Electronic Theses and Dissertations

Date of Award


Document Type


Degree Name

M.S. in Biological Science

First Advisor

Steve Brewer

Second Advisor

Jason Hoeksema

Third Advisor

Clifford Ochs

Relational Format



Carnivorous plants are defined as being able to benefit from the nutrients of prey in the environment, and have at least one trait that either retrieves, ingests, or lures a prey to its traps. The association of carnivorous plants with fire-prone habitats was initially described as a paradox, considering that carnivorous plants are often associated with nutrient-poor soils and fires can increase soil nutrient availability. This apparent paradox assumes, however, that the nutrients that increase in availability following fire are those also provided by prey, which might not be true. In habitats with nitrogen-poor soils, fire has been shown to decrease the amount of available soil nitrogen (N), while increasing the amount of available soil phosphorus (P) from ash. Thus, if prey are an important source of N but not P, then there is no paradox. On the other hand, prey can also be an important source of P, in which case fire-mediated increases in soil P could reduce the benefit of carnivory following fire. Regardless of whether prey provide N and P, neither N nor P limitation may be reduced following fire if neither of these nutrients is limiting before a fire due to severe light limitation and/or if increases in soil nutrients are minimal. In this study, I examined how nutrient limitation of growth and survival in a carnivorous plant, Sarracenia alata, was affected by prey capture and simulated fire (clipping, litter removal, and ash addition) in a wet pine savanna in southeastern Mississippi, USA. Specifically, I measured the responses of relative growth rate, plant tissue N and P concentrations, prey capture potential, and nectar production to soil additions of N, P, or ash, clipping, and prey exclusion. I tested two alternative hypotheses: Hypothesis 1: If prey are primarily a source of N (but not P), and ash produced by fire increases soil P (but not soil N), then the benefit of carnivory should increase following fire to reduce N limitation of growth or survival; Hypothesis 2: If prey are an important source of both N and P, but are not limiting before a fire due to severe light limitation, and fire increases light levels relatively more than it increases soil nutrient levels, then N and P limitation and the benefit of carnivory should increase following fire as a result of reduced light limitation of growth.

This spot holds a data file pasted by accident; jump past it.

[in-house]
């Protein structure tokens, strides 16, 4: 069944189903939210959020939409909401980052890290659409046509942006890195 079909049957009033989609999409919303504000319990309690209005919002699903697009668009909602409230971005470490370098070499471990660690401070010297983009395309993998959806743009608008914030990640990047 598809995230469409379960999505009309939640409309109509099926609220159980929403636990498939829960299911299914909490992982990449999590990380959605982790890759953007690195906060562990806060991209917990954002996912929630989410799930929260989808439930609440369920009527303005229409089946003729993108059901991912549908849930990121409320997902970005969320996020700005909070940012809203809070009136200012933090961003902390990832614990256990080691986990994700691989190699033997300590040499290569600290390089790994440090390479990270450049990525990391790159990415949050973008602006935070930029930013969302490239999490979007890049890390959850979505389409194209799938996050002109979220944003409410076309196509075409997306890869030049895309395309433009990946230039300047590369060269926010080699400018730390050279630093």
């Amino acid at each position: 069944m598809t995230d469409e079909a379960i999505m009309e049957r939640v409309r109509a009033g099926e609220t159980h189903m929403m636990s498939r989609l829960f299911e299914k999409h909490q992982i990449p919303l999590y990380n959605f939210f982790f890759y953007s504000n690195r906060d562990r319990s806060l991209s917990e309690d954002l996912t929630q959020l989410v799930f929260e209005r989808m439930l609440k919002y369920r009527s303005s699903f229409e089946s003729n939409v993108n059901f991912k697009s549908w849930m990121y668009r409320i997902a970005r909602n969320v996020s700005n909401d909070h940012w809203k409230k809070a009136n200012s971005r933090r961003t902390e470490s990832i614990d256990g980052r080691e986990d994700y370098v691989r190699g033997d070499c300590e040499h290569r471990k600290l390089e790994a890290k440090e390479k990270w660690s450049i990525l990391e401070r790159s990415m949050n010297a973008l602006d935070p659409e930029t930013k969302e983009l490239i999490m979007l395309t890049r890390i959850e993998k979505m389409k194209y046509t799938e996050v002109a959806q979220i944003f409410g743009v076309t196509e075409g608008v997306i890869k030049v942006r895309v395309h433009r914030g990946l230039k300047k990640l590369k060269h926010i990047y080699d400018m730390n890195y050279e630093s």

Contrary to predictions of hypothesis 1, I found no evidence that prey exclusion increased N limitation of growth, reduced N:P pitcher tissue ratios, or resulted in a compensatory increase in relative prey capture potential or nectar sugar concentration on the lips of the pitchers. Contrary to predictions of hypothesis 2, the exclusion of prey only reduced growth in unclipped plots and did not affect N+P concentrations. Ash was not a significant source of N or P, as it did not alter tissue concentrations of these nutrients either with or without simulated fire. The results of this study suggest that resolving the paradoxical association of carnivorous plants with fire-prone habitats may require examining factors other than the effects of fire on nutrient fluxes.

Included in

Biology Commons



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